During the final stretch of the picture, notice that images which portray the animosity of the haves toward the have-nots become more prevalent and obtrusive. Extreme closeups are employed in order to highlight boiling points. And so eruption of violence is not at all unexpected. What is surprising, however, is the poetry behind the violence. Instead of action-driven—which Western pictures tend to employ regardless of whether or not the approach is appropriate—the violence here is often ugly, messy, ironic, and possessing a comic strip quality to them. They are meant to be off-kilter so that we feel uncomfortable by the horrific happenings. There is an absence of a typical catharsis. And so we must ponder why that is.

“Parasite” is not about crime or murder. It is a human story told with an observant eye for humor, irony, and tragedy. And we cannot help to watch unblinkingly because we recognize nuggets of truth in what is being portrayed. What is art but a reflection of our times?

The Age of Shadows

The Age of Shadows (2016)
★★★★ / ★★★★

To bomb Japanese facilities during Japan’s occupation of Korea, a seemingly straightforward goal in which the plot revolves around but writer-director Jee-woon Kim manages to helm an impressive historical spy-thriller in “The Age of Shadows,” a must-see for those entertained by suspense, interesting characters, and stunning set pieces. Here is a film that doesn’t waste a second, a beat, or pause—it makes a point that these elements can make the difference between success and failure in the tricky underworld of espionage.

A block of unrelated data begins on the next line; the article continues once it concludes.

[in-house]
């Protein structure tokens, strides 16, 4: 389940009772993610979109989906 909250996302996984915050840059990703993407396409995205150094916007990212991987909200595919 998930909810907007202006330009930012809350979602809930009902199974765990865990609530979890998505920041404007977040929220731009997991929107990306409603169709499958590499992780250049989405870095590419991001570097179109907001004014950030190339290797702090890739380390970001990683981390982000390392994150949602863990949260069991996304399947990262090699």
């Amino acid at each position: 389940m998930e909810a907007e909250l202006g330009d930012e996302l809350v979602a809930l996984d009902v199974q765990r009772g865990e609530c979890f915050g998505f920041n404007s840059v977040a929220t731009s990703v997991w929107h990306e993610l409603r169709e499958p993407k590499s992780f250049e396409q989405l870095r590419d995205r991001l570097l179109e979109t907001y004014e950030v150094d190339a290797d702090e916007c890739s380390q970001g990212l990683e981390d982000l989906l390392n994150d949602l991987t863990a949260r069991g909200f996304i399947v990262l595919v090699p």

Pictures from the west tend to be defined in a pre-packaged manner in that the audience can recognize immediately between the good guys from the bad even before the opening credits. This film, however, takes the time to establish a relationship with the viewers by simply presenting characters in specific situations. It asks us to consider who we think the central protagonist should be, whether the cause in which he is a part of worth rooting for, and if their endgame was something that we’d like to see come to fruition. From the get-go, the film drenches us into its world. By the end, we feel as exhausted as its characters, not because of its two-and-a-half hour running time, but because their harrowing journey is finally completed. Their nail-biting experience, never traversing a straight line, is shared with ours.